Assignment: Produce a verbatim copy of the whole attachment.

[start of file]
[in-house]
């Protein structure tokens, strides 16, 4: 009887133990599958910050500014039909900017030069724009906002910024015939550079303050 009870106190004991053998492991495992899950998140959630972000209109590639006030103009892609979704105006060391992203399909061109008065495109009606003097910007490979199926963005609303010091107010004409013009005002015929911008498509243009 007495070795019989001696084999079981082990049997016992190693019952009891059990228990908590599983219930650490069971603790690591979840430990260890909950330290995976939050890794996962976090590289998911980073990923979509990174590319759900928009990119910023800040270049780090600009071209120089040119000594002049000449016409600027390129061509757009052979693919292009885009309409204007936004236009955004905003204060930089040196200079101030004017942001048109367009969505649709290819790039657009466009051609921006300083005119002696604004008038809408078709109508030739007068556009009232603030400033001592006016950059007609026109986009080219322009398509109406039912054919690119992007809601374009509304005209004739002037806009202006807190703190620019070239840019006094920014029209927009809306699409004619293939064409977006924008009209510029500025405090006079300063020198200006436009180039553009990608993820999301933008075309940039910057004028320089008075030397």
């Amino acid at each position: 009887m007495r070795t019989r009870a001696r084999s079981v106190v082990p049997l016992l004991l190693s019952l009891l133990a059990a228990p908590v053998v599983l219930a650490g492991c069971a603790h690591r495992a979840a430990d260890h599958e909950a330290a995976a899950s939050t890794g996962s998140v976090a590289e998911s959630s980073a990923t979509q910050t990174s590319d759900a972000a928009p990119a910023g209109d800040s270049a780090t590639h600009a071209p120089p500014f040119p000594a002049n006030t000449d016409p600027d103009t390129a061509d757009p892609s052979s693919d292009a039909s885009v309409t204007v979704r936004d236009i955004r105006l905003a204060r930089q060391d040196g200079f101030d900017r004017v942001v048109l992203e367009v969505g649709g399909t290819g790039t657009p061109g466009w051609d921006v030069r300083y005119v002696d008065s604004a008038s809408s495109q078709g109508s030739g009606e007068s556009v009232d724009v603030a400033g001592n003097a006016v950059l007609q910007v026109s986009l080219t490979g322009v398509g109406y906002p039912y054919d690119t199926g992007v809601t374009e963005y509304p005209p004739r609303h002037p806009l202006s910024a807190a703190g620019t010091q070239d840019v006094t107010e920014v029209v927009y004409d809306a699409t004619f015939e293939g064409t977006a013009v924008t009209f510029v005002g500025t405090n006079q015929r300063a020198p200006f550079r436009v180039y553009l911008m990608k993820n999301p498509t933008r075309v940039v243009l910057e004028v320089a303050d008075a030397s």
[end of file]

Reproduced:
[in-house]
């Protein structure tokens, strides 16, 4: 009887133990599958910050500014039909900017030069724009906002910024015939550079303050 009870106190004991053998492991495992899950998140959630972000209109590639006030103009892609979704105006060391992203399909061109008065495109009606003097910007490979199926963005609303010091107010004409013009005002015929911008498509243009 007495070795019989001696084999079981082990049997016992190693019952009891059990228990908590599983219930650490069971603790690591979840430990260890909950330290995976939050890794996962976090590289998911980073990923979509990174590319759900928009990119910023800040270049780090600009071209120089040119000594002049000449016409600027390129061509757009052979693919292009885009309409204007936004236009955004905003204060930089040196200079101030004017942001048109367009969505649709290819790039657009466009051609921006300083005119002696604004008038809408078709109508030739007068556009009232603030400033001592006016950059007609026109986009080219322009398509109406039912054919690119992007809601374009509304005209004739002037806009202006807190703190620019070239840019006094920014029209927009809306699409004619293939064409977006924008009209510029500025405090006079300063020198200006436009180039553009990608993820999301933008075309940039910057004028320089008075030397």
């Amino acid at each position: 009887m007495r070795t019989r009870a001696r084999s079981v106190v082990p049997l016992l004991l190693s019952l009891l133990a059990a228990p908590v053998v599983l219930a650490g492991c069971a603790h690591r495992a979840a430990d260890h599958e909950a330290a995976a899950s939050t890794g996962s998140v976090a590289e998911s959630s980073a990923t979509q910050t990174s590319d759900a972000a928009p990119a910023g209109d800040s270049a780090t590639h600009a071209p120089p500014f040119p000594a002049n006030t000449d016409p600027d103009t390129a061509d757009p892609s052979s693919d292009a039909s885009v309409t204007v979704r936004d236009i955004r105006l905003a204060r930089q060391d040196g200079f101030d900017r004017v942001v048109l992203e367009v969505g649709g399909t290819g790039t657009p061109g466009w051609d921006v030069r300083y005119v002696d008065s604004a008038s809408s495109q078709g109508s030739g009606e007068s556009v009232d724009v603030a400033g001592n003097a006016v950059l007609q910007v026109s986009l080219t490979g322009v398509g109406y906002p039912y054919d690119t199926g992007v809601t374009e963005y509304p005209p004739r609303h002037p806009l202006s910024a807190a703190g620019t010091q070239d840019v006094t107010e920014v029209v927009y004409d809306a699409t004619f015939e293939g064409t977006a013009v924008t009209f510029v005002g500025t405090n006079q015929r300063a020198p200006f550079r436009v180039y553009l911008m990608k993820n999301p498509t933008r075309v940039v243009l910057e004028v320089a303050d008075a030397s």